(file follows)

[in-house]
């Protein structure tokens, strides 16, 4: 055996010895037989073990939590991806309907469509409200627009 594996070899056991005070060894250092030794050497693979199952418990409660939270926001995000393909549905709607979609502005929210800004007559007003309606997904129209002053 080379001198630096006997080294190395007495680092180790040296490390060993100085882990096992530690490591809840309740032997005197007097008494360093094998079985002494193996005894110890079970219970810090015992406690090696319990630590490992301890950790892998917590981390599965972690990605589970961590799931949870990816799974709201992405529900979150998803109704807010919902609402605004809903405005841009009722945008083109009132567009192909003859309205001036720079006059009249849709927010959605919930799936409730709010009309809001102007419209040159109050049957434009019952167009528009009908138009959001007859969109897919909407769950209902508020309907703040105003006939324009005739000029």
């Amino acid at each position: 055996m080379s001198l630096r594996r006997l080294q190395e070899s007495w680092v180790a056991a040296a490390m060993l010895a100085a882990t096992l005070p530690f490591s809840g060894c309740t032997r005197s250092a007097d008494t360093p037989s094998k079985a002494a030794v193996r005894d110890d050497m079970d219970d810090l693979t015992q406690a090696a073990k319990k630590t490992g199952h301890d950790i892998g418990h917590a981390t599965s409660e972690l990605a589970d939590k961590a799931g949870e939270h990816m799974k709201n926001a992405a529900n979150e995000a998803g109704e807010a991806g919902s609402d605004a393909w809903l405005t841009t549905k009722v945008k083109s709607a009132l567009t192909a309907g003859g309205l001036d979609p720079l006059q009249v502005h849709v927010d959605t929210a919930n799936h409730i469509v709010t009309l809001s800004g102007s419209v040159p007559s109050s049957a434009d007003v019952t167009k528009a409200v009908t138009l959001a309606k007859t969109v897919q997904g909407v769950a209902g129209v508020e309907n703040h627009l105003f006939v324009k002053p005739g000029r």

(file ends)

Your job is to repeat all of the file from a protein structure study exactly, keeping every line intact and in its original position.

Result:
[in-house]
């Protein structure tokens, strides 16, 4: 055996010895037989073990939590991806309907469509409200627009 594996070899056991005070060894250092030794050497693979199952418990409660939270926001995000393909549905709607979609502005929210800004007559007003309606997904129209002053 080379001198630096006997080294190395007495680092180790040296490390060993100085882990096992530690490591809840309740032997005197007097008494360093094998079985002494193996005894110890079970219970810090015992406690090696319990630590490992301890950790892998917590981390599965972690990605589970961590799931949870990816799974709201992405529900979150998803109704807010919902609402605004809903405005841009009722945008083109009132567009192909003859309205001036720079006059009249849709927010959605919930799936409730709010009309809001102007419209040159109050049957434009019952167009528009009908138009959001007859969109897919909407769950209902508020309907703040105003006939324009005739000029």
């Amino acid at each position: 055996m080379s001198l630096r594996r006997l080294q190395e070899s007495w680092v180790a056991a040296a490390m060993l010895a100085a882990t096992l005070p530690f490591s809840g060894c309740t032997r005197s250092a007097d008494t360093p037989s094998k079985a002494a030794v193996r005894d110890d050497m079970d219970d810090l693979t015992q406690a090696a073990k319990k630590t490992g199952h301890d950790i892998g418990h917590a981390t599965s409660e972690l990605a589970d939590k961590a799931g949870e939270h990816m799974k709201n926001a992405a529900n979150e995000a998803g109704e807010a991806g919902s609402d605004a393909w809903l405005t841009t549905k009722v945008k083109s709607a009132l567009t192909a309907g003859g309205l001036d979609p720079l006059q009249v502005h849709v927010d959605t929210a919930n799936h409730i469509v709010t009309l809001s800004g102007s419209v040159p007559s109050s049957a434009d007003v019952t167009k528009a409200v009908t138009l959001a309606k007859t969109v897919q997904g909407v769950a209902g129209v508020e309907n703040h627009l105003f006939v324009k002053p005739g000029r």